There are no victims when there is an ability to make an informed choice, just people making poor decisions and you can't legislate that away without disregarding the liberties of individuals who do make informed decisions.

    Most all P2W schemes I've ever seen incorporate some random aspect which essentially makes it gambling. 

    • 469 posts
    May 10, 2019 11:37 AM PDT

    First, let me express my undying hatred for the loot box game model. With that out of the way, some concerns.

    Any time that legislation becomes involved there's always the danger of unintended consequences through badly worded bills. Take this for example:

    "Loot boxes, incorporated both in free and paid games, offer players randomized rewards for spending money, combining the addictive properties of pay-to-win with the compulsive behavior inherent in other forms of gambling."

    While that seems straightforward enough my concern is this: Someone will likely make an argument that let's say a subscription-based game or just a single purchase game in general that uses an RNG loot table system is "technically" this. Pay subscription or buy game, kill mobs, get loot. Paid to get loot. Now that may sound silly and any common person might see how stupid that comparison is. But we're talking about politicians and lawyers here. These folks once passed a law in Rhode Island that accidently legalized prostitution.

    https://www.washingtonpost.com/news/wonk/wp/2014/07/17/when-rhode-island-accidentally-legalized-prostitution-rape-and-stis-decreased-sharply/?utm_term=.aaa05ac072eb

    In truth the gaming industry should have reeled this problem in a while ago and gotten it under control. The lesson should have been learned after that first Apple lawsuit.

    Opps.

    https://www.engadget.com/2013/02/26/apple-in-app-settlement/

    The fact government officials are now involved should probably make all of us cringe a bit at what the unintended consequences will end up being. As with most things legislative, the wording will be everything.


    This post was edited by Kratuk at May 10, 2019 11:37 AM PDT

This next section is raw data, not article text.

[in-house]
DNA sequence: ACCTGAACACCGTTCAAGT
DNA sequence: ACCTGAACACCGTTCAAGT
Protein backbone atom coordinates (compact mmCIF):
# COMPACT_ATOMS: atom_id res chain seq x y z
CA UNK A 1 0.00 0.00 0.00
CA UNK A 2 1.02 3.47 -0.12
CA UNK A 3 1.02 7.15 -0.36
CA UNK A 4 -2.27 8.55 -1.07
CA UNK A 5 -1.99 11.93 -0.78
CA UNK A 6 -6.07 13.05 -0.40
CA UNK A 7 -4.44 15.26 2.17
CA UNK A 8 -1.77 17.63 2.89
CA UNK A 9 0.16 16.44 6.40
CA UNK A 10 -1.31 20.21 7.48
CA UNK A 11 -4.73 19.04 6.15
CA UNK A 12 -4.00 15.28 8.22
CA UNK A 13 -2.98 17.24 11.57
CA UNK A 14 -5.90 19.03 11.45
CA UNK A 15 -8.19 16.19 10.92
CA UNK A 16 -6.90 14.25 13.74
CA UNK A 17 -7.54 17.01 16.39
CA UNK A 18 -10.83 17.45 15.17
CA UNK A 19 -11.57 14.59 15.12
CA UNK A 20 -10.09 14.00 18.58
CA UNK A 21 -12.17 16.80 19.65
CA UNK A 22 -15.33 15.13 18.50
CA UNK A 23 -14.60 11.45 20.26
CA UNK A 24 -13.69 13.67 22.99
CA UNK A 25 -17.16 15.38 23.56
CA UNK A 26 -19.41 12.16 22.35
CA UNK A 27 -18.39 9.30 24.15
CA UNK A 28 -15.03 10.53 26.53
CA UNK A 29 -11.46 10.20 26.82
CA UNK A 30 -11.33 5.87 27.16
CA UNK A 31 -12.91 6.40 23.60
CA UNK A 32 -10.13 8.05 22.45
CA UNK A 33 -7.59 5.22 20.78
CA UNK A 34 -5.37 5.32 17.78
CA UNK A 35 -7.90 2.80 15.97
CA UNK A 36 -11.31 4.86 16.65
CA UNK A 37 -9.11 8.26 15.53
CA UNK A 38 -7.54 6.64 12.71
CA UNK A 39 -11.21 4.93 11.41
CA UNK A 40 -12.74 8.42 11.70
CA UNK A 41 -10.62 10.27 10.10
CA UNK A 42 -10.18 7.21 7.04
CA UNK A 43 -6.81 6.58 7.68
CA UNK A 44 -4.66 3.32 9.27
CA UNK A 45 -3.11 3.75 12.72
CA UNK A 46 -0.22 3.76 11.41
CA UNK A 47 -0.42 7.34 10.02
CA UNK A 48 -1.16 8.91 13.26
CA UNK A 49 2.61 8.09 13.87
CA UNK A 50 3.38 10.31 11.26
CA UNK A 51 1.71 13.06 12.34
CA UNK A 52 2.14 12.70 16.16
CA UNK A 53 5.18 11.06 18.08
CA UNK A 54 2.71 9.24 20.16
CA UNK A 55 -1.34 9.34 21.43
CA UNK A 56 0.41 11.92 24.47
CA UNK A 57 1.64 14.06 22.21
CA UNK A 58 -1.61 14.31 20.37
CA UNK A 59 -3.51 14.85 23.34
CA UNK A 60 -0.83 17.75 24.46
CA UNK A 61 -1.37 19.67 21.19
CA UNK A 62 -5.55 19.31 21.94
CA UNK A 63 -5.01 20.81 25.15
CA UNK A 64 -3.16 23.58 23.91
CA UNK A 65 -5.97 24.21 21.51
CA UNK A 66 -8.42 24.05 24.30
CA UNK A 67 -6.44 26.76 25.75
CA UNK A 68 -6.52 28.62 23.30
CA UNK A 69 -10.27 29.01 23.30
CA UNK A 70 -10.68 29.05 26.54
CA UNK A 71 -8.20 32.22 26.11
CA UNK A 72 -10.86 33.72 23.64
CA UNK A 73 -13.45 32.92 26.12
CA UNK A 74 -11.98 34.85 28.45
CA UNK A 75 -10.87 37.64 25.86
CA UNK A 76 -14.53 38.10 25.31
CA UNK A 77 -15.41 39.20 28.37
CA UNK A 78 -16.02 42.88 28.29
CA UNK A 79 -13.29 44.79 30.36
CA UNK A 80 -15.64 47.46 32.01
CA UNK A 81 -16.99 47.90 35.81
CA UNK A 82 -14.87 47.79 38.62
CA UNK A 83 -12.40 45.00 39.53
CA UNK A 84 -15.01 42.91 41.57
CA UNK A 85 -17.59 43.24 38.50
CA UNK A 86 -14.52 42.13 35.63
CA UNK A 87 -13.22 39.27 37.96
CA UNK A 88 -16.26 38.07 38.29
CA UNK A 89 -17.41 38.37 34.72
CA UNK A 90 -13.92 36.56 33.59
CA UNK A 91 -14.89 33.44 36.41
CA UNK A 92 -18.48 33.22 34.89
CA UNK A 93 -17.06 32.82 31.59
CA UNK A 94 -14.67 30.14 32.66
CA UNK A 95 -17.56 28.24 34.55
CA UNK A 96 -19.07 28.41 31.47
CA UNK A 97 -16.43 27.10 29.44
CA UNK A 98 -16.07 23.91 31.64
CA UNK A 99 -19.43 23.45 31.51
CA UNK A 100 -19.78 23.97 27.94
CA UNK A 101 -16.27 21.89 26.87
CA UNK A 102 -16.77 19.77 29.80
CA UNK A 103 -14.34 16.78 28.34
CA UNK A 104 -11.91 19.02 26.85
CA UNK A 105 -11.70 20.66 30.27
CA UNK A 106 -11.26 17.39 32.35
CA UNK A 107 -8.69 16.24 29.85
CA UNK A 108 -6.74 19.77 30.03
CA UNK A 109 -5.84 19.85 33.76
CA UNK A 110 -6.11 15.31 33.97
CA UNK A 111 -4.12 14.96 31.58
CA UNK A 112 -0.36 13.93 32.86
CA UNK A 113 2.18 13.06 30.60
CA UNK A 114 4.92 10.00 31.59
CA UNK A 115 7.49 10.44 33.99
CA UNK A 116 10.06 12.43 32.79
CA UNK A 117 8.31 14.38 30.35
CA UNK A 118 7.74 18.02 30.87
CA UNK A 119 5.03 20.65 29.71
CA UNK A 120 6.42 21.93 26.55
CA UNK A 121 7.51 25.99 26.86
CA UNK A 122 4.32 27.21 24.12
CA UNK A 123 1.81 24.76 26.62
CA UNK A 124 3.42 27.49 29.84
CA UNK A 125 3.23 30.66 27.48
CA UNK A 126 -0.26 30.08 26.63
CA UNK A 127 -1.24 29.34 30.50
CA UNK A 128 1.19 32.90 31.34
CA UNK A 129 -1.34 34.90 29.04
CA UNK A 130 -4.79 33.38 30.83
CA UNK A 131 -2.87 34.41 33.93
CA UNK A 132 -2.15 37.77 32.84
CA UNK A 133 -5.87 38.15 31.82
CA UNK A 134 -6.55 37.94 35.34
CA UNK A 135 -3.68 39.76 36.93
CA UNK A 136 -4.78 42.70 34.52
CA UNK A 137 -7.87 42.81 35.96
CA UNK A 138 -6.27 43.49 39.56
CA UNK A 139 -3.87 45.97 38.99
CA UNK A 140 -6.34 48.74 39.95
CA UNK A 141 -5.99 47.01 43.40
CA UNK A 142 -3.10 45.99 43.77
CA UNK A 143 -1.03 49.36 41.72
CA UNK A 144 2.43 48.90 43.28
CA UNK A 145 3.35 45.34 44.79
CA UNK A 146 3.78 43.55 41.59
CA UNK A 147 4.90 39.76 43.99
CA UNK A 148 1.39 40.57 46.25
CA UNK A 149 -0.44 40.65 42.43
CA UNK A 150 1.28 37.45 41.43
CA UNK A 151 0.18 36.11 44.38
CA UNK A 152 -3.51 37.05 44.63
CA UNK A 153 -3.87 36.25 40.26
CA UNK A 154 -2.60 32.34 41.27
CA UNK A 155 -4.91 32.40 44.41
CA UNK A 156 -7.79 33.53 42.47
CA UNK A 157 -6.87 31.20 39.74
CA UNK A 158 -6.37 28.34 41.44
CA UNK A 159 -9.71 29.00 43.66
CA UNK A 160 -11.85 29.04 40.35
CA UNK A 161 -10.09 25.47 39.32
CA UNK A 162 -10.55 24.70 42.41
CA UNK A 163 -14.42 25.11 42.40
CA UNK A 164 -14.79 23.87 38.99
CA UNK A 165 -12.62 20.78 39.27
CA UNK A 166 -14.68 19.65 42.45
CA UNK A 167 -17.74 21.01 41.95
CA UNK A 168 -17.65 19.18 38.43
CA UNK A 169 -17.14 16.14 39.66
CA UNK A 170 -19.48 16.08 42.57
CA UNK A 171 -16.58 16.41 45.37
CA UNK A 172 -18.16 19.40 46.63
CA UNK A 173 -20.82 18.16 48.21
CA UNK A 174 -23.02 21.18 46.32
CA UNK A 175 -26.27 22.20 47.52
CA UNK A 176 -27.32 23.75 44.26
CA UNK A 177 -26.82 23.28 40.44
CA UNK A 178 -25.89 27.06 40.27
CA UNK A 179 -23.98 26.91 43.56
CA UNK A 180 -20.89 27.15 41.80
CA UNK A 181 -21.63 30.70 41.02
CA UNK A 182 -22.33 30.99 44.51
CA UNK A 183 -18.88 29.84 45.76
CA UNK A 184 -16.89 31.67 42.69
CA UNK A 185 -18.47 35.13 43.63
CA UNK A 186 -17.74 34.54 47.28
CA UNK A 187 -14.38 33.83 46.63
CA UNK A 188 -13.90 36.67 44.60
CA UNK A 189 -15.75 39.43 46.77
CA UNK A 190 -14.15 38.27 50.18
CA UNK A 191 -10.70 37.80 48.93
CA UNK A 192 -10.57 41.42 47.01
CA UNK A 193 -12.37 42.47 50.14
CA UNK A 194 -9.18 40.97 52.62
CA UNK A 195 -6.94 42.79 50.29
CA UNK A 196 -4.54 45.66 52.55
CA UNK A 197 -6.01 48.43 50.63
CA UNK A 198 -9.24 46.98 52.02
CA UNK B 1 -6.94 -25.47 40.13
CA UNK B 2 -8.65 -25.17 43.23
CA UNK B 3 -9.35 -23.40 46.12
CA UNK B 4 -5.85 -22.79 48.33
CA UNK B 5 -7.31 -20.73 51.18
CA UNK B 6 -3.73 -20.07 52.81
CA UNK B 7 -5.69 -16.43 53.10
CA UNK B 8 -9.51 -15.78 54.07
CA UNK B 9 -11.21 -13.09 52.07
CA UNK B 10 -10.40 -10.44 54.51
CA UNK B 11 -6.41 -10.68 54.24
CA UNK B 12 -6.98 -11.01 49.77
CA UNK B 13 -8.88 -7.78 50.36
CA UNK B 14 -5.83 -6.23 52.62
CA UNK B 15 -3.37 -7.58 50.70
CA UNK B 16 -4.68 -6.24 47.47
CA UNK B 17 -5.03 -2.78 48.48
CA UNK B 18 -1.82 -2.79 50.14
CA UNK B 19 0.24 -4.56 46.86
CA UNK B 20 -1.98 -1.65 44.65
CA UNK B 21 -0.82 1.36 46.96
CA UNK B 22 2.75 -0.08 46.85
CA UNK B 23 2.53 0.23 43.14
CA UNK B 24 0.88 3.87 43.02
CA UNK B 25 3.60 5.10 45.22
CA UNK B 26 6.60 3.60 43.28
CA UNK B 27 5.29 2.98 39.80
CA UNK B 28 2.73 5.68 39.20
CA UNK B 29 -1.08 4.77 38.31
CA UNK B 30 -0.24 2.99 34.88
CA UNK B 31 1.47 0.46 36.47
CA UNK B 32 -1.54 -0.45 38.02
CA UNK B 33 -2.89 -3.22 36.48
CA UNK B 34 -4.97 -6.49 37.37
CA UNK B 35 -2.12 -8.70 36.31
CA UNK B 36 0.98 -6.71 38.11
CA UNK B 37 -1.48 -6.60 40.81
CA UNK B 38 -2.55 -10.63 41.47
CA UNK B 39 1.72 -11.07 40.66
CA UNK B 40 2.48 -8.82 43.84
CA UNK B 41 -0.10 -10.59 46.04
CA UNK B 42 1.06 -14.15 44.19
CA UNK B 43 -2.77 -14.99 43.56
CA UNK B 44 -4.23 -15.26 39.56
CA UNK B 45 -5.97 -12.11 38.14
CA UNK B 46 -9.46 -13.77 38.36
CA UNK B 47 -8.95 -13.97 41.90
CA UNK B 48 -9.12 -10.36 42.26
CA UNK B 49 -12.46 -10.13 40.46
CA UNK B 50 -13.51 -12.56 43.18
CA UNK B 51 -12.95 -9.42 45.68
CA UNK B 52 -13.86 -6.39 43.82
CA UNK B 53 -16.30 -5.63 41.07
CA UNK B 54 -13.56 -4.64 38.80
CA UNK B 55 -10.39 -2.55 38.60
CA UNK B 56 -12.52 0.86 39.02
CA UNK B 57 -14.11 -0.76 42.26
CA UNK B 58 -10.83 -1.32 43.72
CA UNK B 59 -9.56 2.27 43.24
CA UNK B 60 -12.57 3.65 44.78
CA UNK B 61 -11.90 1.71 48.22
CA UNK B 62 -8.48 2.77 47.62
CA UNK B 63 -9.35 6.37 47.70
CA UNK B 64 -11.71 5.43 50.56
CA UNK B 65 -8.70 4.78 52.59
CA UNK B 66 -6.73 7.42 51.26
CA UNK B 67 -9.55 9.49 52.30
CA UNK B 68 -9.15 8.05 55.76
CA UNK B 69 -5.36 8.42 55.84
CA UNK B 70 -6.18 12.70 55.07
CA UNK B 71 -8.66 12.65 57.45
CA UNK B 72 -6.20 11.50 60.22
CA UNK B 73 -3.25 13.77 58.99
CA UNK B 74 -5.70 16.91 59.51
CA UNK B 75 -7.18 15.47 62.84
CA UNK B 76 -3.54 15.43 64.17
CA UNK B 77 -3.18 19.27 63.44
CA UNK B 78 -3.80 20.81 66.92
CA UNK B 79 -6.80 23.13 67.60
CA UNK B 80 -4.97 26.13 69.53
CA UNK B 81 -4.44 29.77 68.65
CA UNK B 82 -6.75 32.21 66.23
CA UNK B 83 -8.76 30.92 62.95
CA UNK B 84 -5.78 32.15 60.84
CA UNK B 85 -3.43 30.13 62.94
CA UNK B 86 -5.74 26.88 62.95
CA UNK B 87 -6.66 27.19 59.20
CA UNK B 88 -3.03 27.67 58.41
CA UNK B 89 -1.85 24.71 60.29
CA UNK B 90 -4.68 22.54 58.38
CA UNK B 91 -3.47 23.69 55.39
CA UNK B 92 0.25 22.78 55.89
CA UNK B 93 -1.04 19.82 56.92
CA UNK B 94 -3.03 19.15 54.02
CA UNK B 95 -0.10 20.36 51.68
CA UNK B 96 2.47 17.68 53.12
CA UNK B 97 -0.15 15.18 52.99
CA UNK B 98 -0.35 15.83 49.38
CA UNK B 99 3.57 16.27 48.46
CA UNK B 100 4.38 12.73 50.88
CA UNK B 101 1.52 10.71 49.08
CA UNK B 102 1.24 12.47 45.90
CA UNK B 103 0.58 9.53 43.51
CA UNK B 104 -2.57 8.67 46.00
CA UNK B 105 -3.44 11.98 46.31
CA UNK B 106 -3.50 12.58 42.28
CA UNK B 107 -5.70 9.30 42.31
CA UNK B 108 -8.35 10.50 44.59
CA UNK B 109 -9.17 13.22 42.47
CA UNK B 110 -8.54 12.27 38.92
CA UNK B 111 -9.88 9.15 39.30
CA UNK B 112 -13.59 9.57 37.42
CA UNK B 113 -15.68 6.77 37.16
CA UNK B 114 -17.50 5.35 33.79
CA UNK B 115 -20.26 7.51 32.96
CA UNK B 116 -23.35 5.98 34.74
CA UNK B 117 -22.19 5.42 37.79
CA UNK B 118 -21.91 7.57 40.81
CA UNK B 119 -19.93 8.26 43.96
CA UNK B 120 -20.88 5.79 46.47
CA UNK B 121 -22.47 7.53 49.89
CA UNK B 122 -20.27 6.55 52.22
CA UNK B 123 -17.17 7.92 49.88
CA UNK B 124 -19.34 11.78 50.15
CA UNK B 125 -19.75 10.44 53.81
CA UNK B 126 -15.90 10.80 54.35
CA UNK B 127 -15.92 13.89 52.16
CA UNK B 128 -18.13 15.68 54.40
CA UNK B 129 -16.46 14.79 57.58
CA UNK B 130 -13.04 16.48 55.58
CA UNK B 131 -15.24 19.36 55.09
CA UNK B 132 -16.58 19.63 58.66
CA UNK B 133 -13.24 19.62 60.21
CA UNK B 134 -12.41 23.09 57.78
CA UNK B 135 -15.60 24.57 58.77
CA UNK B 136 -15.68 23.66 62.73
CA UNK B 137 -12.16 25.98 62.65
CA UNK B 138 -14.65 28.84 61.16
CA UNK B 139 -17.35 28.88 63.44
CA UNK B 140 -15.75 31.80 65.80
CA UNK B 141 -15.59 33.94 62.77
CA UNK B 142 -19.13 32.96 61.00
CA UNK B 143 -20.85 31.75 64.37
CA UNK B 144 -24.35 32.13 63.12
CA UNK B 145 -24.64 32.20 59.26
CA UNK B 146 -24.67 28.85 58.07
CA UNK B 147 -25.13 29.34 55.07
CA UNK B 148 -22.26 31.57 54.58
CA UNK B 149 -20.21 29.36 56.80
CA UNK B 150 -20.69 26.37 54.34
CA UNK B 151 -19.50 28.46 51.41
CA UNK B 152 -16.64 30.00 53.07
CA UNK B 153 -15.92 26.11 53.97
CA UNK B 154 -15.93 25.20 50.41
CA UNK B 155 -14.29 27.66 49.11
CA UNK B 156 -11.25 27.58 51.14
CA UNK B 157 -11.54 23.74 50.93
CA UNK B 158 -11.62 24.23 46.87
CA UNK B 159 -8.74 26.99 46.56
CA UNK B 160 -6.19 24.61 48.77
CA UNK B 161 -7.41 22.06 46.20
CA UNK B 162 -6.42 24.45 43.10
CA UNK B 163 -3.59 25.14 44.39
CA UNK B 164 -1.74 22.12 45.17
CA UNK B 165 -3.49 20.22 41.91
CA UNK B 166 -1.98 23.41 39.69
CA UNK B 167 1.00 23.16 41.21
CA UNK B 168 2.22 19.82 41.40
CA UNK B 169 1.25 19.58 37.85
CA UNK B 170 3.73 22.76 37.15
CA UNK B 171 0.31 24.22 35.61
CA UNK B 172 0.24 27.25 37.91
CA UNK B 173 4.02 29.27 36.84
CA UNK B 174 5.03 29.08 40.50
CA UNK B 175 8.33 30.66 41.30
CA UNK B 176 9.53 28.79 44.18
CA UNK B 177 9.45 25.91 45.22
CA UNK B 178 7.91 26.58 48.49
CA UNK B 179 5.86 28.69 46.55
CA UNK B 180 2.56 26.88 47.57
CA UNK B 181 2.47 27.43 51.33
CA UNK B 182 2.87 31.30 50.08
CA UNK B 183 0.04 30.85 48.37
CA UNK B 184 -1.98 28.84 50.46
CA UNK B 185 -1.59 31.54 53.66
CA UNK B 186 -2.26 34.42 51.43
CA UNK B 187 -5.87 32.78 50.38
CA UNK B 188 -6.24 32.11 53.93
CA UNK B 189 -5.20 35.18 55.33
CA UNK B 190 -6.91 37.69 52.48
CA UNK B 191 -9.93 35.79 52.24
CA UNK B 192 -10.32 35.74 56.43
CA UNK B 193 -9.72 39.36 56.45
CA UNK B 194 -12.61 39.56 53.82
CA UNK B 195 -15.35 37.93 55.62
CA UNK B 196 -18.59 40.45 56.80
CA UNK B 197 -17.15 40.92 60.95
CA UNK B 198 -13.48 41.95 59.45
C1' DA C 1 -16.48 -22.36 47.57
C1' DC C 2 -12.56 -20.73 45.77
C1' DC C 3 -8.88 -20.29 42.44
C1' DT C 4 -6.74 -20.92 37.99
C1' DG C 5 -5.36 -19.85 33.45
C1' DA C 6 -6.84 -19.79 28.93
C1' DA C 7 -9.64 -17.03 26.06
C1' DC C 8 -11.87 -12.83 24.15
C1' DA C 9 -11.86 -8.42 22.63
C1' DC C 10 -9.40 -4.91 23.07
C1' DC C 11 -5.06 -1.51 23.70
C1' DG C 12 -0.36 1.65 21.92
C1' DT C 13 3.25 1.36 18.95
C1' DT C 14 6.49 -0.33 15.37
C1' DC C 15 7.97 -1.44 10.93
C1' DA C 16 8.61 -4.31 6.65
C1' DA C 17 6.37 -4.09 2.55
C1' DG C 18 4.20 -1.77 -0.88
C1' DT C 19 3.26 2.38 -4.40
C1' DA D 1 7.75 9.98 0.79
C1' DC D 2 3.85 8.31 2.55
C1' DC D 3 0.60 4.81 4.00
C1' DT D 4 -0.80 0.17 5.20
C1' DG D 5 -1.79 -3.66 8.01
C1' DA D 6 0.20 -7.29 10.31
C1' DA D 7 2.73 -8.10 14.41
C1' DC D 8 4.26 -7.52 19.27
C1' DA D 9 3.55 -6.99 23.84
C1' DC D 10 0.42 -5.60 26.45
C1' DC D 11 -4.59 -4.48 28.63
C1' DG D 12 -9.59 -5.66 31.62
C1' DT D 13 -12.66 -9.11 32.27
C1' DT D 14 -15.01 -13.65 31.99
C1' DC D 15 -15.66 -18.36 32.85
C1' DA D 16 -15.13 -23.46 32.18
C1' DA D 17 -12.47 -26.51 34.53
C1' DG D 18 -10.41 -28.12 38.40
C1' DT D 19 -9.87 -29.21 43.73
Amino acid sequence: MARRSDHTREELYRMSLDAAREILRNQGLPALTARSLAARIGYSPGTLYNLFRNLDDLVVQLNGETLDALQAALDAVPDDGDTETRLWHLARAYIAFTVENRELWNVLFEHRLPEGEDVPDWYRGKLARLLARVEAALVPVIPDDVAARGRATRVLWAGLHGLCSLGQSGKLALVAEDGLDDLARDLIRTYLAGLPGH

• 960 posts
    May 10, 2019 11:38 AM PDT

    zewtastic said:

    Tanix said:

    Ghool said: Just take a look at modern kids toy lines and this legislation won't hold water. Everything marketed at kids these days is all blind buy and enforced rarity collectible toys. It's not often a new toy line comes out that doesn't encourage addictive behaviors and gambling. I'd like to see more enforcement across the board from all companies utilizing predatory practices to addict children to their products.

    There are no victims when there is an ability to make an informed choice, just people making poor decisions and you can't legislate that away without disregarding the liberties of individuals who do make informed decisions.

    Most all P2W schemes I've ever seen incorporate some random aspect which essentially makes it gambling. 

     

    with the whole shift in manipulating society via instant gratification, these businesses practices are normal and the avg person is gravitating towards it willingly.  like a moth to the flame, people want that like (facebook, instagram, twitter), that quick easy order (amazon, ebay) and that fast access of information (google, youtube).  you are either the predator or you are the prey.

    • 700 posts
    May 10, 2019 12:26 PM PDT

    stellarmind said:

    zewtastic said:

    Tanix said:

    Ghool said: Just take a look at modern kids toy lines and this legislation won't hold water. Everything marketed at kids these days is all blind buy and enforced rarity collectible toys. It's not often a new toy line comes out that doesn't encourage addictive behaviors and gambling. I'd like to see more enforcement across the board from all companies utilizing predatory practices to addict children to their products.